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Hannah Klaubert


Trained in Cultural and Literary Analysis, I am interested in the relationship between techno-environmental problems and the narratives told about them in literature, art, and culture more broadly.


I hold a bi-national PhD in Comparative Literary and Cultural Studies from Stockholm University, Sweden, and the Graduate Center for the Study of Culture (GCSC) at Justus-Liebig-Universität Giessen, Germany. During my PhD, I was employed as a research assistant at the Chair of English and American Literature and Cultural Studies at JLU and as the academic coordinator of the International PhD Program (IPP) “Literary and Cultural Studies” (IPP) at the GCSC.


At Tema T, I am a member of the Nuclear Natures project (funded by VR, 2022-26) which studies the effects of the nuclear power life cycle on non-human environments. The interdisciplinary project encompasses three phases of nuclear power production (active nuclear reactors, plants in the process of being decommissioned, long-term nuclear waste storage facilities) and three countries (Sweden, Finland, Germany). I currently explore two projects related to Nuclear Natures: One investigating the visitor centers at active and recently phased-out nuclear power plants in Sweden and Germany and the stories they tell about nuclear power, energy histories, and local communities and geographies. A second project looks at the term “grüne Wiese” (“green field”, the imagined end-point of nuclear decommissioning) in German nuclear discourses and the cultural imaginaries connected to it. I am also interested in the so-called ”nuclear renaissance” and the environmental rhetoric of contemporary pro-nuclear activism.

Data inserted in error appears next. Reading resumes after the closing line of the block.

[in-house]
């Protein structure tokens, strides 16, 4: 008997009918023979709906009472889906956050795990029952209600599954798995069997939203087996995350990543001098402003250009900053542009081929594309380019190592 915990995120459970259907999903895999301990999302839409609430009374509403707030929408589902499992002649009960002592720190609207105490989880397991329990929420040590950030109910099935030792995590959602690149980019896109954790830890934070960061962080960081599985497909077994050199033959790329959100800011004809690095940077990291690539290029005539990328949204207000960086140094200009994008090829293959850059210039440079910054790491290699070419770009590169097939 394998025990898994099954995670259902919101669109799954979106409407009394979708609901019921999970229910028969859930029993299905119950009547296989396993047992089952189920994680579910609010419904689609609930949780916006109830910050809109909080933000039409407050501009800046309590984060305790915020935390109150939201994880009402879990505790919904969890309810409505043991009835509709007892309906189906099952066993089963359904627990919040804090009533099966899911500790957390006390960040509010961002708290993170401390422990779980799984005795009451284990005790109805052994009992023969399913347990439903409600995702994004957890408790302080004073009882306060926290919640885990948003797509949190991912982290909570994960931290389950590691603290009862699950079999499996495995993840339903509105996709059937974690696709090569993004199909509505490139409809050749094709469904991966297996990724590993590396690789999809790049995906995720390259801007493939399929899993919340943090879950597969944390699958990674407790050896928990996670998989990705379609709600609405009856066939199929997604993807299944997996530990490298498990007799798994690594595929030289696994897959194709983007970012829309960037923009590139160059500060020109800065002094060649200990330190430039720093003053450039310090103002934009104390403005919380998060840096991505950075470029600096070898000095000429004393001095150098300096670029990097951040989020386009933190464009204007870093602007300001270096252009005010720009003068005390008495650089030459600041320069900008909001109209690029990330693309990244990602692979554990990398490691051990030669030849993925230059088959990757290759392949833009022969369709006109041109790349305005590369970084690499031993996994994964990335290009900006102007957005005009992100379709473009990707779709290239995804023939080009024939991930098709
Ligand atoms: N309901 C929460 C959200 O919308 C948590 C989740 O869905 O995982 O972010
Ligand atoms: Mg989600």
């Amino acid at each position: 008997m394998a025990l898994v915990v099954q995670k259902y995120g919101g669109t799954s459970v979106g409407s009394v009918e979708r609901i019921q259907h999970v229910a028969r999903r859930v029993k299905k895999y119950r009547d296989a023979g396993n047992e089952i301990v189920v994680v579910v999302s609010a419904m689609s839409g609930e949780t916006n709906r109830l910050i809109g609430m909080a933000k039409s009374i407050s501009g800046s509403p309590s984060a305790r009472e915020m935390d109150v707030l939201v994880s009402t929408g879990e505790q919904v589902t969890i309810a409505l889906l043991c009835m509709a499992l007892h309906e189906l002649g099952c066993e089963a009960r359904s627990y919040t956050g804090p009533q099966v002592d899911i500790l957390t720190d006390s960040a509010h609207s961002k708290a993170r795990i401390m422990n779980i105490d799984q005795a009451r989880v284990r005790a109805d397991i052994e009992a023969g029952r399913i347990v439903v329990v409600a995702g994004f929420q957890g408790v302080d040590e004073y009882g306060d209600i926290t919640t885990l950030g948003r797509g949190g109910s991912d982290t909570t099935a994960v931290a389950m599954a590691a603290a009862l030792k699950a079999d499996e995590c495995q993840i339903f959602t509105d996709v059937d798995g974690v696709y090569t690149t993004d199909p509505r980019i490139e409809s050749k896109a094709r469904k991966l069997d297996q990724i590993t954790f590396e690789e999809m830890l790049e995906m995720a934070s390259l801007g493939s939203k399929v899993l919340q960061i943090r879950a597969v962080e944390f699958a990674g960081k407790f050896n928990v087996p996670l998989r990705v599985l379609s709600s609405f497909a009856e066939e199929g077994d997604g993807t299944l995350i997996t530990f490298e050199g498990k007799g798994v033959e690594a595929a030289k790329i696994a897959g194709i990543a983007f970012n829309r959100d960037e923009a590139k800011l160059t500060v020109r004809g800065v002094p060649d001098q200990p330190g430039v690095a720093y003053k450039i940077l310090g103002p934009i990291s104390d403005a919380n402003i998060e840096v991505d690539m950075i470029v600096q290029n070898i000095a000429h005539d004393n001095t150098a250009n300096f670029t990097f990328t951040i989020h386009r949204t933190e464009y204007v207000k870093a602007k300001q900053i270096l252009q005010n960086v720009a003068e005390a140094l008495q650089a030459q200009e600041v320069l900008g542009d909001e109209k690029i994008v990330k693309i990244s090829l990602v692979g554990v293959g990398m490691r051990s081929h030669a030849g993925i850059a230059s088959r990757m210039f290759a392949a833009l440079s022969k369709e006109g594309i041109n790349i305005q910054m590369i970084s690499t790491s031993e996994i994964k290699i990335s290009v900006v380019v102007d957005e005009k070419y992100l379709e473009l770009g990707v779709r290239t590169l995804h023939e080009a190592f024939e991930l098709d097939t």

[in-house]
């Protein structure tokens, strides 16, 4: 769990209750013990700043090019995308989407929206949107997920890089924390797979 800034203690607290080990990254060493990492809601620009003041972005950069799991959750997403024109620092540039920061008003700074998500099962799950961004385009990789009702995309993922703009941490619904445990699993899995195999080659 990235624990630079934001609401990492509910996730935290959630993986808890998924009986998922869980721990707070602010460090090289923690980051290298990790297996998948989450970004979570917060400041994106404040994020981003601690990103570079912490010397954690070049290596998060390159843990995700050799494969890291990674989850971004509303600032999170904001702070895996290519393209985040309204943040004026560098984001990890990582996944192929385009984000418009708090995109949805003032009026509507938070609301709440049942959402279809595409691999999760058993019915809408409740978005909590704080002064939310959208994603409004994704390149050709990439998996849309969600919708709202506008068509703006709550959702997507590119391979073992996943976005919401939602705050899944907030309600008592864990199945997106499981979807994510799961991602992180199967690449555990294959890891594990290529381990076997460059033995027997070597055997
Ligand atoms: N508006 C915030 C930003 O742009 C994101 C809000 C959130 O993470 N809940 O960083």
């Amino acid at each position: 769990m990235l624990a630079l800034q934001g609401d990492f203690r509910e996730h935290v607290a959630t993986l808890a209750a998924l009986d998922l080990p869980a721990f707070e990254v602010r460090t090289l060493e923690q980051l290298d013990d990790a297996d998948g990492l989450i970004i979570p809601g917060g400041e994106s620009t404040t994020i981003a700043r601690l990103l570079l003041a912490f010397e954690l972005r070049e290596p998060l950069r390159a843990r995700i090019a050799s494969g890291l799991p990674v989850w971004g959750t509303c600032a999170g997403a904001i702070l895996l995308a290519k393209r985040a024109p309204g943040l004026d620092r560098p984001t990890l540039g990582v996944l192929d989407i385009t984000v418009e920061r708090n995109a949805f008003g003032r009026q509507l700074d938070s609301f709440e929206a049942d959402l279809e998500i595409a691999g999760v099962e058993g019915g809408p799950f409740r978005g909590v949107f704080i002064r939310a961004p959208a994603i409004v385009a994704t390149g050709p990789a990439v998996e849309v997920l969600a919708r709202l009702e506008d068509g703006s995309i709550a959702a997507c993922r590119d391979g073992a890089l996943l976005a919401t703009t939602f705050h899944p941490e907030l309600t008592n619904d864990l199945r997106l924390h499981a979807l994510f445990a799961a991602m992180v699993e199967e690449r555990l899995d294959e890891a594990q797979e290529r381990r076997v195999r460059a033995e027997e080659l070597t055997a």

My doctoral dissertation Narrating Nuclear Disaster examined the various ways in which stories about the nuclear disasters of Chernobyl and Fukushima are told in fictional and non-fictional texts. I paid particular attention to the formal features of the texts, asking, for instance: Why there are so many thrillers and crime novels about Chernobyl? And how do central concerns of the genre (who is guilty, who is a victim?) relate to socio-political and historical debates about the effects of the reactor accident? Another chapter examined the portrayal of spatial and temporal flows of radioactive materials and nuclear discourse in post-Fukushima literature, positioning nuclear disaster narratives as texts of and for the Anthropocene.



Marko Marila, Hannah Klaubert, Sergiu Novac, Axel Sievers, Rebecca Öhnfeldt, Anna Storm (2024) Nuclear Natures: A Concept Explored in Six Briefs


Hannah Klaubert (2022) Ecocritical Perspectives on Nuclear Silence: Listening Across Multiple Scales Cultures of Silence: The Power of Untold Narratives, p. 46-61 Continue to DOI


Liza B. Bauer, Cord-Christian Casper, Hannah Klaubert, Anna Sophia Tabouratzidis (2021) Introduction: Ecocriticism and Narrative Form SubStance, Vol. 50, p. 3-13 Continue to DOI
Hannah Klaubert (2021) Affective Exposures: Reading Unnatural Narratives in Contaminated Environments SubStance, Vol. 50, p. 34-52 Continue to DOI
David Lombard, Hannah Klaubert (2021) Book Review of: Kulturökologie und ökologische Kulturen in der Großregion/Écologie culturelle et cultures écologiques dans la Grande Région, edited by Sébastian Thiltges and Christiane Solte-Gresser Local Environment: the International Journal of Justice and Sustainability, Vol. 26, p. 921-922 Continue to DOI